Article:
The goals of Project 2 are: (1) To validate the effectiveness of a high-frequency whale-finding sonar developed by a NATO research lab to detect marine mammals based on species, size, and orientation of the animal in the water, and (2) to determine what sound levels heard by an animal may cause a change in its behavior. Project 2 research will be conducted in the Mediterranean Sea and will focus on sperm whales, however, other species of whales such as fin and minke (Balaenoptera acustostrata) and dolphin species will also be tagged. For Project 2, DTAG-tagged animals will be exposed to sounds at received levels of 120-160 dB re 1 μPa rms for testing short sounds of a whale-finding sonar. Pre-recorded sperm whale vocalizations (codas) will also be transmitted to serve as control playbacks. Because monitoring techniques for loud operations such as rig removal and ship shock trials have typically consisted of visual observations and passive acoustic listening, and these methods are not 100 percent effective (e.g., at night, during poor weather, when animals are silent), there is a need for a more effective tool to detect the presence of marine mammals in the vicinity of such loud noises. This need for a detection tool has led to the development of low power, mid or high frequency sonars that can detect marine mammals within a range of 1-2 km. If found to be effective this whale-finding sonar could be used to search an area for marine mammals, similar to the sonar used to locate schools of fish. If animals are detected in the vicinity of a potentially harmful operation, such as an underwater explosion, the event could be halted until the animals are safely out of range.
In Project 3, the applicant will study the responses of tagged sperm whales to short impulses from airgun arrays in the Gulf of Mexico. Technological advances in the oil and gas industry are allowing exploration and drilling in much deeper waters than in the past, which may have an increased impact on deep diving marine mammals such as sperm whales. Most projections predict strong expansion of industry activities into deep waters of the Gulf of Mexico where sperm whales reside. The seismic industry uses arrays of airguns to direct sound energy downwards into geological strata below the seafloor. Because sperm whales spend most of their time below the surface it is not known how they react to the sounds of the seismic surveying. The applicant proposes to use the DTAG to study how likely sperm whales are to silence, move away, or show other disruption of behavior when they are exposed to impulse sounds from an airgun array versus natural control sounds. Animals will be exposed to airgun sounds at received levels no higher than 180 dB re 1 μPa rms. Sperm whale codas will serve as the control playbacks. This project will involve visual observations of surfacing sperm whales, passive acoustic tracking of diving sperm whales, and tagging sperm whales with DTAGs. Written comments or requests for a public hearing on this application should be mailed to the Chief, Permits, Conservation and Education Division, F/PR1, Office of Protected Resources, NMFS, 1315 East-West Highway, Room 13705, Silver Spring, MD 20910. Those individuals requesting a hearing should set forth the specific reasons why a hearing on this particular request would be appropriate.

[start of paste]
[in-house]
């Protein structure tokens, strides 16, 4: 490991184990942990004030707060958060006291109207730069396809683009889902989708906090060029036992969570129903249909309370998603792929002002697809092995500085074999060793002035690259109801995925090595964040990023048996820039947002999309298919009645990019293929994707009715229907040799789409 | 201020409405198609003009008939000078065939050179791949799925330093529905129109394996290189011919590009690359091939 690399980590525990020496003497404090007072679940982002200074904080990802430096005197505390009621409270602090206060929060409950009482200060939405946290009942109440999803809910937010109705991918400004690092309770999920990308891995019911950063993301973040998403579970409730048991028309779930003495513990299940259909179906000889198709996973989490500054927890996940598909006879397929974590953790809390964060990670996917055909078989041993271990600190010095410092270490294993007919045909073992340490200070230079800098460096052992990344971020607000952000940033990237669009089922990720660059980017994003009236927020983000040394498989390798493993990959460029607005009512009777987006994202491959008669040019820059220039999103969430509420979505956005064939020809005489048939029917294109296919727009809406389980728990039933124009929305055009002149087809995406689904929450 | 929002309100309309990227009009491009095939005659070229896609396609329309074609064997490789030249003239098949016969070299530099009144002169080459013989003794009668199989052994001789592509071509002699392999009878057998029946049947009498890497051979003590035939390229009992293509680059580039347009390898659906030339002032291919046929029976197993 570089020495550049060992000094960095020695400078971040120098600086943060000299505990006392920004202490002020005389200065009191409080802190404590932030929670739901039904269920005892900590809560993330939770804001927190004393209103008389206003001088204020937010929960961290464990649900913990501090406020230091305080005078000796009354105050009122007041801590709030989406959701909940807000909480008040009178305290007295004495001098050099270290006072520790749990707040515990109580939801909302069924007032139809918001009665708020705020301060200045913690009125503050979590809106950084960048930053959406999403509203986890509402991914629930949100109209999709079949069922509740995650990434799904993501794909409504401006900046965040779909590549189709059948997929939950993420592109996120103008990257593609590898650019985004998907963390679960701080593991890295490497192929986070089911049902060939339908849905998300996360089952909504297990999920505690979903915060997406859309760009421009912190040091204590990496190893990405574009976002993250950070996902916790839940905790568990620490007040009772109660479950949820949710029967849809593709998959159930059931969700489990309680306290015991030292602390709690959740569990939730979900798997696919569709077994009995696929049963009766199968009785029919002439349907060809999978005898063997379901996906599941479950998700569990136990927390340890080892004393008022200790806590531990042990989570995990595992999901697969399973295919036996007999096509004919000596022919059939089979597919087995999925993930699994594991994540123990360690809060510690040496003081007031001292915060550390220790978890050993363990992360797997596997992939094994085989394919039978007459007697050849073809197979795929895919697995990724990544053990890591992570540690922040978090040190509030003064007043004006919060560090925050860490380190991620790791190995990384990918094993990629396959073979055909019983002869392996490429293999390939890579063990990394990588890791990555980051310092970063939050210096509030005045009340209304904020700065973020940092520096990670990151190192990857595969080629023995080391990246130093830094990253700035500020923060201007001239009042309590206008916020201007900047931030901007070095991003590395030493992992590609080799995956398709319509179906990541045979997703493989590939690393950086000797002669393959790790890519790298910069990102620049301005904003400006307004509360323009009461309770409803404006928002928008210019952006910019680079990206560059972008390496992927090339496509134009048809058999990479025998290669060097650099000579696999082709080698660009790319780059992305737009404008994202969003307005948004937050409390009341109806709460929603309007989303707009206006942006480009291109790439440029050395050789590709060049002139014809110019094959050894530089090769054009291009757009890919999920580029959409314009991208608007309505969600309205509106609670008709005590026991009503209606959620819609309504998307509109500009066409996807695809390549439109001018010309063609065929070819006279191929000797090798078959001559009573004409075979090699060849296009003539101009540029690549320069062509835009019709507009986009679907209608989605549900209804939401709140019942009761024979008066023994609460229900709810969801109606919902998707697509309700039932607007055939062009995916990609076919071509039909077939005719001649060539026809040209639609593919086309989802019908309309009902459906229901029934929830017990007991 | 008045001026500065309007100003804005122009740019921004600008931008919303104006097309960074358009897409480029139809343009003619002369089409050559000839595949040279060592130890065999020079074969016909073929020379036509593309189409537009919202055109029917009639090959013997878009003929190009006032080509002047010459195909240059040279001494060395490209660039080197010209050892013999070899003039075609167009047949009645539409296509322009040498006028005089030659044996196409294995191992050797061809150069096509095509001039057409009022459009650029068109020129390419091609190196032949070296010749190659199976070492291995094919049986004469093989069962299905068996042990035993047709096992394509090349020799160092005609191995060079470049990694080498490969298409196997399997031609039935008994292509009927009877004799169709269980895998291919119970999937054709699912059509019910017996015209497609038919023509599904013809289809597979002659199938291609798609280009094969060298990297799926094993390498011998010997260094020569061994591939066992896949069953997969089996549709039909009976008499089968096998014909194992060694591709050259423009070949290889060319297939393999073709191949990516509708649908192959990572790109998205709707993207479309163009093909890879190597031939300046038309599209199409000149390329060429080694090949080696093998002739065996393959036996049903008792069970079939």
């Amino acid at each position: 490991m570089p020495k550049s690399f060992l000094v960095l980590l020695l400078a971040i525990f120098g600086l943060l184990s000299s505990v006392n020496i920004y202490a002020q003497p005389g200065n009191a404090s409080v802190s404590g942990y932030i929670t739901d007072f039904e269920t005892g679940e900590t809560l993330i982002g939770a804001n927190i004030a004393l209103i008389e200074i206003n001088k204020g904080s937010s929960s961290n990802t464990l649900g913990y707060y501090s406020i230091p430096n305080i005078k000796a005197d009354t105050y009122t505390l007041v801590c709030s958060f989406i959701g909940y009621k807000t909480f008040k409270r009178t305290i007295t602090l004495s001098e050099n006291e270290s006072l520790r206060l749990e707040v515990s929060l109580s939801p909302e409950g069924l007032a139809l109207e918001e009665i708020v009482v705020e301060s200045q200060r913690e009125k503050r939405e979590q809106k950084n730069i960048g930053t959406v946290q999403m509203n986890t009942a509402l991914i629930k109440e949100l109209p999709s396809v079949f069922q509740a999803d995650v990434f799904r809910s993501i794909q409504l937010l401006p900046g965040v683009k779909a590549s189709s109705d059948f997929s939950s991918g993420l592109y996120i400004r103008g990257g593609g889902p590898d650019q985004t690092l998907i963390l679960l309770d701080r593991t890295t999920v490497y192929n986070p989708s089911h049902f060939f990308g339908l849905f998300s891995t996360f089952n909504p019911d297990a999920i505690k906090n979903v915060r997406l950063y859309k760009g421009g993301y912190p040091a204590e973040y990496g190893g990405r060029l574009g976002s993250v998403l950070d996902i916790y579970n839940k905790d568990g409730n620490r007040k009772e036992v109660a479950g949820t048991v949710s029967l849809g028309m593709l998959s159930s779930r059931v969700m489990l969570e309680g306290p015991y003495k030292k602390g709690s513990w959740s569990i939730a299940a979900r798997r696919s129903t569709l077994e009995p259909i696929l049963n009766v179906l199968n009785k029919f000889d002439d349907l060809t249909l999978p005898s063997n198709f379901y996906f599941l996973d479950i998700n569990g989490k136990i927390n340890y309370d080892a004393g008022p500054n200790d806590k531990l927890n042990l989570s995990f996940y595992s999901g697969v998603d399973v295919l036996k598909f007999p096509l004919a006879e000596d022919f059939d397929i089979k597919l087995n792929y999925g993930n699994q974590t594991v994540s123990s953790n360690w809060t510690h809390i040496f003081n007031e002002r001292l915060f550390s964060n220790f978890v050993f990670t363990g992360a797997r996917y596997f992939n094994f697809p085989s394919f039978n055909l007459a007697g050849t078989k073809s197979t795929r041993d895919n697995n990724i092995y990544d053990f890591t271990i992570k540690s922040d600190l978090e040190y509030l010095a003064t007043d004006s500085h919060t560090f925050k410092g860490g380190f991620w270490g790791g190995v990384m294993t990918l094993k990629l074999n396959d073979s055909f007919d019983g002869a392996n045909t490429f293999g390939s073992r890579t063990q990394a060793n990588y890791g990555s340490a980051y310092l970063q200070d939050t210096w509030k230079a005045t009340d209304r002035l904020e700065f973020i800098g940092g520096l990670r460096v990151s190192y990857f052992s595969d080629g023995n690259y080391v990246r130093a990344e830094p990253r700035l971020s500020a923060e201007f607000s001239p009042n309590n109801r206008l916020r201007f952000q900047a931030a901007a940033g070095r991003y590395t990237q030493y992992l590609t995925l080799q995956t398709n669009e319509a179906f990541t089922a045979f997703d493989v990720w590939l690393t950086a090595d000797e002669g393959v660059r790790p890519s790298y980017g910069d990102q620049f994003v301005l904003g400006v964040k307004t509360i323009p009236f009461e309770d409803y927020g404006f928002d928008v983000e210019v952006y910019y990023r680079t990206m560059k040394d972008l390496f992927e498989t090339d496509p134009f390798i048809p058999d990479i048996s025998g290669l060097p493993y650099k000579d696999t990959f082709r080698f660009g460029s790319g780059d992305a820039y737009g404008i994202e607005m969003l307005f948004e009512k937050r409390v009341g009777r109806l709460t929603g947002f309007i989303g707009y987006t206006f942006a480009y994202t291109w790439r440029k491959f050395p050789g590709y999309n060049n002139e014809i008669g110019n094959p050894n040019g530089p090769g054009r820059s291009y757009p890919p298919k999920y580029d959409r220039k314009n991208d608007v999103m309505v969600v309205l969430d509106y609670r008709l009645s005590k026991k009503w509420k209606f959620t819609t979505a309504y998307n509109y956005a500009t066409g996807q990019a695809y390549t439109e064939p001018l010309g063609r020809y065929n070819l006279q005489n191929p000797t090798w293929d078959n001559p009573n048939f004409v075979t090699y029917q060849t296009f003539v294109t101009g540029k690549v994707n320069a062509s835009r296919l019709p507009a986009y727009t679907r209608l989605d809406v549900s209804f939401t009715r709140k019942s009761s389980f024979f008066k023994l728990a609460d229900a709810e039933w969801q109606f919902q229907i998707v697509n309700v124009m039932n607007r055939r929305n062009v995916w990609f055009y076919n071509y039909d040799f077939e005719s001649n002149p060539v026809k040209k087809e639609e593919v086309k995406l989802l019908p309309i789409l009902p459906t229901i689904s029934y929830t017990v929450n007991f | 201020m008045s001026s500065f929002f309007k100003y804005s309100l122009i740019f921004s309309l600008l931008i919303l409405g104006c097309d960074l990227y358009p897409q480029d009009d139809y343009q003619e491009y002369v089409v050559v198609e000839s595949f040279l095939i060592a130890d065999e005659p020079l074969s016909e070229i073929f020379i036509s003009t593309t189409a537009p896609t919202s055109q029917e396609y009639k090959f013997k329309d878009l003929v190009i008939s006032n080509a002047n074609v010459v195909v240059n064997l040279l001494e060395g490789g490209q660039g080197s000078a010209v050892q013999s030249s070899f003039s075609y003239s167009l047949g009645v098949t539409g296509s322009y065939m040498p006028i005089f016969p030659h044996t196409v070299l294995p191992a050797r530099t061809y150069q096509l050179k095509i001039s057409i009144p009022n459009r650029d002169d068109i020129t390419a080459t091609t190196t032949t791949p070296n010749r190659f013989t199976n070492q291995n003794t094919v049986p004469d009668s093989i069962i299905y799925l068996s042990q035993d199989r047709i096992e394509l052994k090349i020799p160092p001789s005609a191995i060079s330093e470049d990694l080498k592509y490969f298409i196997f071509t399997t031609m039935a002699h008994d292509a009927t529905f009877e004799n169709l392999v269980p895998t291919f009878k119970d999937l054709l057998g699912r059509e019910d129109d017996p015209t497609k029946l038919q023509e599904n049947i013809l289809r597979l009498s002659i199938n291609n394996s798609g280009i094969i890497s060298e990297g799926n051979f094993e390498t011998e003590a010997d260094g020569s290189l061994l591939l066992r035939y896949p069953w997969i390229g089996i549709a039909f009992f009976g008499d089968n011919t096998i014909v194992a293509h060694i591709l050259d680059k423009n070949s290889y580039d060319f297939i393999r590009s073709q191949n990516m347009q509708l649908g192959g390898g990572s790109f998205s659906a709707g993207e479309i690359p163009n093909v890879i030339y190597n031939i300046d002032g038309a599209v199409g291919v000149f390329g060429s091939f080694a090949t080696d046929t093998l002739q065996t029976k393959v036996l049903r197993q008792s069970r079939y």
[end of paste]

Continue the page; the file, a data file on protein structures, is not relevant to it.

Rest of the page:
Comments may also be submitted by facsimile at (301) 713-0376, provided the facsimile is confirmed by hard copy submitted by mail and postmarked no later than the closing date of the comment period. Please note that comments will not be accepted by e-mail or by other electronic media.
Concurrent with the publication of this notice in the Federal Register, NMFS is forwarding copies of this application and the draft environmental assessment to the Marine Mammal Commission and its Committee of Scientific Advisors.Start Signature
Dated: April 18,2003.
Stephen L. Leathery,
Chief, Permits, Conservation and Education Division, Office of Protected Resources, National Marine Fisheries Service.
[FR Doc. 03-10072 Filed 4-22-03; 8:45 am]